Fuel Cell: What it is, What it Does – NECA/IBEW Team
I’m sure you’re aware of what solar energy is, and I’ll bet you know what wind power is as well, but I’m going to throw out another green phrase that you may have heard, but you may not understand how it works – a fuel cell. In some cases, a fuel cell can produce electricity that is 300 percent more efficient than other fossil fuels.
They’re popping up all over the United States and are generating electricity for homes and factories right now. ETV’s Dominic Giarratano headed out to see one of these fuel cells in action near San Francisco.
Dominic Giarratano: Chris, good morning!
Chris Pais, Manager of Application Engineering, FuelCell Energy: Good morning, Dominic.
DG: Thanks for taking the time to come out here and show us your fuel cell this morning.
CP: It’s my pleasure.
DG: What is a fuel cell?
CP: A fuel cell is a device that takes the energy in a fuel, and electrochemically converts it to electricity and heat. So basically in a fuel cell you need fuel and you need oxygen. The fuel is basically taken from a readily available fuel source, such as natural gas or bio gas. The oxygen is obtained from air, and these two components, they undergo an electro-chemical reaction and the by product is electricity, which you get at very high efficiency and heat, which you can then use for your process needs in your facility.
DG: Now, we’re at a wastewater treatment facility and that bio gas you were talking about, I certainly can smell. But that actually is an important part of the process.
CP: It is, basically the wastes that come in and are treated by a wastewater treatment facility and one of the byproducts of that treatment is called anaerobic digestion of the wastes. It creates methane. That bio gas, which is rich in methane, is then used as a fuel source.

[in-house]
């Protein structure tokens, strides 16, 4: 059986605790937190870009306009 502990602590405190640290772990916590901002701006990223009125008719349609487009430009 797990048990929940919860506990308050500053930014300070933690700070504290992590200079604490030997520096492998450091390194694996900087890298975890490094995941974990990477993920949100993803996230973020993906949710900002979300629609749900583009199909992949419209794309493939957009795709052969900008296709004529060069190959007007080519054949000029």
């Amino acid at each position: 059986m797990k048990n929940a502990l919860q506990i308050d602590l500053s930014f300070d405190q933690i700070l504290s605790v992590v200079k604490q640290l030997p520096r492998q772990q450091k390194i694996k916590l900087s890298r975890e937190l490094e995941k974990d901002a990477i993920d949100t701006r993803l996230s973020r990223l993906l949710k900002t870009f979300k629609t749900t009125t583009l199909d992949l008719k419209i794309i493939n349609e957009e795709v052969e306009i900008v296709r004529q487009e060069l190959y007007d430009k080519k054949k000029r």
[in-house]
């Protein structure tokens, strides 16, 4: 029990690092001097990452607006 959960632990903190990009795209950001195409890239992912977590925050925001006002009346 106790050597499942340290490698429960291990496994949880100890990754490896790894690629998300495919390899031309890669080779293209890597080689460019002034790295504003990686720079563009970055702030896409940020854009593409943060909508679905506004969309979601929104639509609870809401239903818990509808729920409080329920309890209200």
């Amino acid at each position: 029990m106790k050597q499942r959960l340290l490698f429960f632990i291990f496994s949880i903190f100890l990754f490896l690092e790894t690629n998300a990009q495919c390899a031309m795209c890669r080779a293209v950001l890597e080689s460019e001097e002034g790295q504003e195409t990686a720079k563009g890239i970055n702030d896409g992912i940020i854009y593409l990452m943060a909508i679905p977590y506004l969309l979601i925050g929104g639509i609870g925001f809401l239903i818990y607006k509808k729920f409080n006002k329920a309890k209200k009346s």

DG: So let’s go take a look at it.
DG: Okay on the back side of the fuel cell, now, it really looks like three different components back here. Let’s talk about these and kind of what goes on.
CP: Before we go into those three components, I wanted to talk about how fuel cells are efficient because they convert the energy without going through the combustion process. Because they don’t go through the combustion process, there’s none of the pollution that’s associated with pollution, there’s no nox, there’s no particulate formation. These things are associated with conventional forms of producing electricity where you have to combust the fuel. In a fuel cell, everything happens electrochemically in this magic box that we call a fuel cell. Going back to the three components of the fuel cell, one is the mechanical balancer plant, which is to the far left there.
CP: That is the system which basically processes the fuel and the air, which is required for the fuel cell reactions to take place.
DM: So that bio gas.
CP: So the bio gas, yes.
CP: It treats it, cleans it up, brings it to the right temperature to make the fuel cell happy. So this thing in the middle is the fuel cell, that’s the magic box, that’s where all the electrochemistry happens and the fuel is converted to electricity and heat. Now the electricity coming out of fuel cell is DC power, which is not really useful for common use. So that DC power has to be convert to AC power and that is done by the third component of the fuel cell, which is the system you see to the far right there.
DG: Well let’s walk around and check it out.
DG: Okay Chris, this is really getting down to the guts of the operation here.